(3) After the fit the patient may perform various automatic actions

(post-epileptic automatism) of which he has no subsequent

recollection. Thus the patient may urinate or undress in a public place,

and may be arrested for indecent exposure. Epileptics who suffer from

both petit and grand mal attacks are specially liable to maniacal

attacks. Such insanity differs from ordinary insanity in its sudden

onset, intensity of symptoms, short duration and abrupt ending. To

establish a plea of epilepsy in cases of crime, one must show that the

individual really did suffer from true epilepsy, and that the crime was

committed at a period having a definite relation to the epileptic


=Alcoholic Insanity.=--This may occur in three forms:

1. Acute Alcoholic Delirium (mania a potu), due to excessive amount

of alcohol consumed.

2. Delirium Tremens, due to long-continued over-drinking. The patient

suffers from horrible dreams, illusions, and suspicions, which may lead

him to attack people or commit suicide.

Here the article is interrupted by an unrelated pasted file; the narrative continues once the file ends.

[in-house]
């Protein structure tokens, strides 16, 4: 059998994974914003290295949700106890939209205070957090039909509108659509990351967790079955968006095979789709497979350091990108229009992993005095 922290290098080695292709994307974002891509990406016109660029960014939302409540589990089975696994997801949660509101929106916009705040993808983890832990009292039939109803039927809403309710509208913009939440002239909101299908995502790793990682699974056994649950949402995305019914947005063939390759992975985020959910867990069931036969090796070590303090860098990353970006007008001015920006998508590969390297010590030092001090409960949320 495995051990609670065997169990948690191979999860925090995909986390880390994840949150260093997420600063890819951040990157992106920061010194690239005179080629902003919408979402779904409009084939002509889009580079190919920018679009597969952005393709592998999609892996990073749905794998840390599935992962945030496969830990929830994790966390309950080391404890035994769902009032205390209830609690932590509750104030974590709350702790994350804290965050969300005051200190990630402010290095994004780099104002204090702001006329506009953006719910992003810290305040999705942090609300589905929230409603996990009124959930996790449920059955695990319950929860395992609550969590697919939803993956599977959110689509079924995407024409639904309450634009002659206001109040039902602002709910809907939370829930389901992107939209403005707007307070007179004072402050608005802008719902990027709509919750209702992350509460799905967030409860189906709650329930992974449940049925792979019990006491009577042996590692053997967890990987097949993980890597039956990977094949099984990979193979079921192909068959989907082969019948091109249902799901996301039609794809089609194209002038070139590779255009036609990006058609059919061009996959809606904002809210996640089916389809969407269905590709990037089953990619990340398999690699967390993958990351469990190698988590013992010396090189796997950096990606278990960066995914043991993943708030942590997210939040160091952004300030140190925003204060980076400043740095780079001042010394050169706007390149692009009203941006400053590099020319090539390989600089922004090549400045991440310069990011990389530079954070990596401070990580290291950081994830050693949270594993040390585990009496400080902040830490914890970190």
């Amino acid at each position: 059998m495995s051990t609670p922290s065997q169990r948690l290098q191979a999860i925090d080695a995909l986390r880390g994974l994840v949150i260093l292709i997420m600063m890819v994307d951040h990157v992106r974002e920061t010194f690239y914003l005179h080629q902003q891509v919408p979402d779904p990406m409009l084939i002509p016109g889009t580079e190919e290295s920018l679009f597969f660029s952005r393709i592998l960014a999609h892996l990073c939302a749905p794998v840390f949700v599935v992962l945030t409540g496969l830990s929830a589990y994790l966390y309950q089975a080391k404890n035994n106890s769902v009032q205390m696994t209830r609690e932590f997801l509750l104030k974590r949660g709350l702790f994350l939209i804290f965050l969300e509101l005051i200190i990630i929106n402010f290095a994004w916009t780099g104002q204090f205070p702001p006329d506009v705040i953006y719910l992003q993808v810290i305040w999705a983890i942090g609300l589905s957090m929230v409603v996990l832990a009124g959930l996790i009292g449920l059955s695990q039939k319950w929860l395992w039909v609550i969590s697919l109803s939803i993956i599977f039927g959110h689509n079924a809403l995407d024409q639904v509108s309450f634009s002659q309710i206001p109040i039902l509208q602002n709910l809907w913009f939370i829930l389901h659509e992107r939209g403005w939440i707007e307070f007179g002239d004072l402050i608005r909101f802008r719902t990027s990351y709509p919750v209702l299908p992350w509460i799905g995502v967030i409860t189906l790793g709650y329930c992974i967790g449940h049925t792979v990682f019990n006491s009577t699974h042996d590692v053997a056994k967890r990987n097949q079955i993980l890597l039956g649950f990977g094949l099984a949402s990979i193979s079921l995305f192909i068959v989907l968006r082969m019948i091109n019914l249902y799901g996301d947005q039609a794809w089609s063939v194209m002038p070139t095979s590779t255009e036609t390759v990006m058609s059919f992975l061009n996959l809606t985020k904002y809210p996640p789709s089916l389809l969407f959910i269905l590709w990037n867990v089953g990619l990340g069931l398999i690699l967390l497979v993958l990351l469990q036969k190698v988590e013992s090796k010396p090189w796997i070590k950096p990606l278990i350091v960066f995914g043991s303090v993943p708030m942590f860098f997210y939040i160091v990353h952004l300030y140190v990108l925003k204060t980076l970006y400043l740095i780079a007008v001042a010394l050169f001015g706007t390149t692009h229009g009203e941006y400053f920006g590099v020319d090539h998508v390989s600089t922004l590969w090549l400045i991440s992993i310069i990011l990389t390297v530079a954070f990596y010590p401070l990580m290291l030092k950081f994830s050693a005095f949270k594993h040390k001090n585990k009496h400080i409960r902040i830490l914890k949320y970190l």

3. Chronic Alcoholic Insanity. Loss of memory is the chief symptom,

with paralysis of motion, hallucinations and delusions of persecution.

=Responsibility for Criminal Acts.=--To establish a defence on the

ground of insanity, it must be proved that the prisoner at the time when

the crime was committed did not know the nature and quality of the act

he was committing, and did not know that it was wrong. At the present

time, however, the power of controlling his actions is usually made

the test.

The plea of insanity is brought forward, as a rule, only in capital

charges, so that the prisoner, if found guilty, will escape hanging. If

proved 'guilty, but insane,' the person is sentenced to be kept in a

criminal lunatic asylum 'during His Majesty's pleasure.'